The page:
Several of the modern media franchises have definite ozamataz. Star Trek, after the early cancellation of the original series, was kept alive by fan fiction, and Pocket Books’ line of Trek novels became a stepping-stone for many young science fiction writers of the 1970s and 80s. Today, the Trek franchise has entirely escaped the de facto control, though not the de jure ownership, of Paramount Studios. Groups of fans from America to Turkey have produced films in the style of the original series, some as remakes of the original scripts, some with new material written for the purpose.

Doctor Who had a large and thriving fandom when the BBC axed the series in 1989; the novels and radio plays kept coming all through the show’s 16-year hiatus, and in the end it was a lifelong fan of the show, Russell T. Davies, who brought it back into production. When Davies left the revived series, he handed it off to Steven Moffat, another old Whovian, who first came to notoriety as the screenwriter of the parody, Doctor Who and the Curse of Fatal Death.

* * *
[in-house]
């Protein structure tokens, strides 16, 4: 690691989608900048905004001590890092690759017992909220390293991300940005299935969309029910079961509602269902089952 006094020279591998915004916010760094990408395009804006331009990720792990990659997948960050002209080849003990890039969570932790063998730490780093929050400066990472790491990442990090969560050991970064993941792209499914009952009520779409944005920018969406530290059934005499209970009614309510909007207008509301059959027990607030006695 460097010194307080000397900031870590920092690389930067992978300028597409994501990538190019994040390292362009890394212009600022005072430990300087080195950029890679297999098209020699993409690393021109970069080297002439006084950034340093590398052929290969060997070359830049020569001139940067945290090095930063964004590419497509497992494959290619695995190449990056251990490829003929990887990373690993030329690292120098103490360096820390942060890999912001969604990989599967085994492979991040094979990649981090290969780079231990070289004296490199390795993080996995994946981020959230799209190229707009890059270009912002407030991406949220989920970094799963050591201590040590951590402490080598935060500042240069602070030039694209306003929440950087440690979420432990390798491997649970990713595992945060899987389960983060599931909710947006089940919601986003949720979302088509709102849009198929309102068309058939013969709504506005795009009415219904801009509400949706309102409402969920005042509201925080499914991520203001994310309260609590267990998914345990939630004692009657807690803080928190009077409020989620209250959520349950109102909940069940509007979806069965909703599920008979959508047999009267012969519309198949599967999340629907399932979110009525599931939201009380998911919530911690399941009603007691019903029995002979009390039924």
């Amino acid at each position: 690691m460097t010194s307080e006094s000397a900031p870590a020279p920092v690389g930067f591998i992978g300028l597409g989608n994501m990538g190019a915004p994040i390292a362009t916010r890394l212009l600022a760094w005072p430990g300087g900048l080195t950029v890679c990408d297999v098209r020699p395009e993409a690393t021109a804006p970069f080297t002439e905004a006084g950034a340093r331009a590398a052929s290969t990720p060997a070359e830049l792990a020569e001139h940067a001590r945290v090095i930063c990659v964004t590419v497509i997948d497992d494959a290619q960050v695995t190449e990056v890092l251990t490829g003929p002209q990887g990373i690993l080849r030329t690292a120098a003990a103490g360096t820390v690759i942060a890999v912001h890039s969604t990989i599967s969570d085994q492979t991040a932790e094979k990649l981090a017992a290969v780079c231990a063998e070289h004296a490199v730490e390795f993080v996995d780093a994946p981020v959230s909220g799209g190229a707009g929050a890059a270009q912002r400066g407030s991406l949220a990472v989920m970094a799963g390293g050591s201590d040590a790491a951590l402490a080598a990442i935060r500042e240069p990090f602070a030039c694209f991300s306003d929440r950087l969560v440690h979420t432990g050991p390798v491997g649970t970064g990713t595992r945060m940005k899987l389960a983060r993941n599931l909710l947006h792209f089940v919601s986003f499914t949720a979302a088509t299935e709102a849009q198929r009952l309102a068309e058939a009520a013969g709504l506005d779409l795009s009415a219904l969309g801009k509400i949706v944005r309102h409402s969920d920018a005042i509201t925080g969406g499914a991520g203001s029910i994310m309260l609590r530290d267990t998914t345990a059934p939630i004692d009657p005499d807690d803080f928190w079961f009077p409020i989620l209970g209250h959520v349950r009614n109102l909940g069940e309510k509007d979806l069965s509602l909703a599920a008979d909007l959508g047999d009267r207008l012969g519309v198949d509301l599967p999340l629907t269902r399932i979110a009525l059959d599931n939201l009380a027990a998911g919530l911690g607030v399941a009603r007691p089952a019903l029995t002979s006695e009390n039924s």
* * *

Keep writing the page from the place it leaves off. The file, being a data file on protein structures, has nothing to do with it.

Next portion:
Star Wars fandom has a more complex and ambiguous relationship with the creator of its franchise. In the earliest phase, the fans contented themselves with the strange ritual activity of watching the original film over and over, obsessively, often dozens of times – a substantial act of devotion in the pre-VCR era, when each viewing meant paying admission to the cinema. They collected the toys, posters, comics, and other merchandise, of course. But the real breakthrough came after George Lucas himself lost interest in his creation. Once it became clear that he would never tell us what happened after Return of the Jedi, a host of fan writers and young SF professionals brought us the Expanded Universe, more or less with the blessing of Lucasfilm. The Expanded Universe received a heavy shock with the release of the prequel films, which contradicted much of the fan canon. Many of the fans hated the prequels, but they accepted them as canon, and the Expanded Universe was reworked to fit the new official corpus.

Then Lucas sold the whole Star Wars franchise to Disney. The corporate entity known as ‘The Mouse’ first thrilled the fans, by announcing that Episodes VII through IX would be produced at long last. Then it alarmed and consternated them, by handing the job of directing Episode VII to J. J. Abrams, and leaking bits of story and casting information, which suggested that this would be yet another ham-handed Disney effort to cash in on a creative property that it might own, but did not understand.

Then came the war.